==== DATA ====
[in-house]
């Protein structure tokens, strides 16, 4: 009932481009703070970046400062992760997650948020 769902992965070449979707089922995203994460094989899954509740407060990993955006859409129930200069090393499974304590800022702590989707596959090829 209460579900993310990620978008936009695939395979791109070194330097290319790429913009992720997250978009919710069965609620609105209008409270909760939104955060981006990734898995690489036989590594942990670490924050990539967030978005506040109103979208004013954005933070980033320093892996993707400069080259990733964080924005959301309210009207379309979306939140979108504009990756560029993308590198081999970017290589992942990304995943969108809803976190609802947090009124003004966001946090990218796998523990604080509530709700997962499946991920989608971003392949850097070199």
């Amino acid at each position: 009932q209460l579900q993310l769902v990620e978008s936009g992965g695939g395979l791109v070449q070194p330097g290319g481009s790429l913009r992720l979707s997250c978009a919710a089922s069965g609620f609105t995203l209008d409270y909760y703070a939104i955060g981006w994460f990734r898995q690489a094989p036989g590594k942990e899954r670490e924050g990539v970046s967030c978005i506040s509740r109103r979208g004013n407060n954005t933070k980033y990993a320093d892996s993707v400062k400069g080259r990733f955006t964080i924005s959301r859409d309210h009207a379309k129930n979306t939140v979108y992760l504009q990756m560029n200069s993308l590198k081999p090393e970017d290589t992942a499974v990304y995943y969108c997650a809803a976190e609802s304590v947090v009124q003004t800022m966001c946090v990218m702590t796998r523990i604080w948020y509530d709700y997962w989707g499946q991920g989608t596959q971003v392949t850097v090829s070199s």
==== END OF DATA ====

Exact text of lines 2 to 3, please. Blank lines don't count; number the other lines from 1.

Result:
């Protein structure tokens, strides 16, 4: 009932481009703070970046400062992760997650948020 769902992965070449979707089922995203994460094989899954509740407060990993955006859409129930200069090393499974304590800022702590989707596959090829 209460579900993310990620978008936009695939395979791109070194330097290319790429913009992720997250978009919710069965609620609105209008409270909760939104955060981006990734898995690489036989590594942990670490924050990539967030978005506040109103979208004013954005933070980033320093892996993707400069080259990733964080924005959301309210009207379309979306939140979108504009990756560029993308590198081999970017290589992942990304995943969108809803976190609802947090009124003004966001946090990218796998523990604080509530709700997962499946991920989608971003392949850097070199």
């Amino acid at each position: 009932q209460l579900q993310l769902v990620e978008s936009g992965g695939g395979l791109v070449q070194p330097g290319g481009s790429l913009r992720l979707s997250c978009a919710a089922s069965g609620f609105t995203l209008d409270y909760y703070a939104i955060g981006w994460f990734r898995q690489a094989p036989g590594k942990e899954r670490e924050g990539v970046s967030c978005i506040s509740r109103r979208g004013n407060n954005t933070k980033y990993a320093d892996s993707v400062k400069g080259r990733f955006t964080i924005s959301r859409d309210h009207a379309k129930n979306t939140v979108y992760l504009q990756m560029n200069s993308l590198k081999p090393e970017d290589t992942a499974v990304y995943y969108c997650a809803a976190e609802s304590v947090v009124q003004t800022m966001c946090v990218m702590t796998r523990i604080w948020y509530d709700y997962w989707g499946q991920g989608t596959q971003v392949t850097v090829s070199s």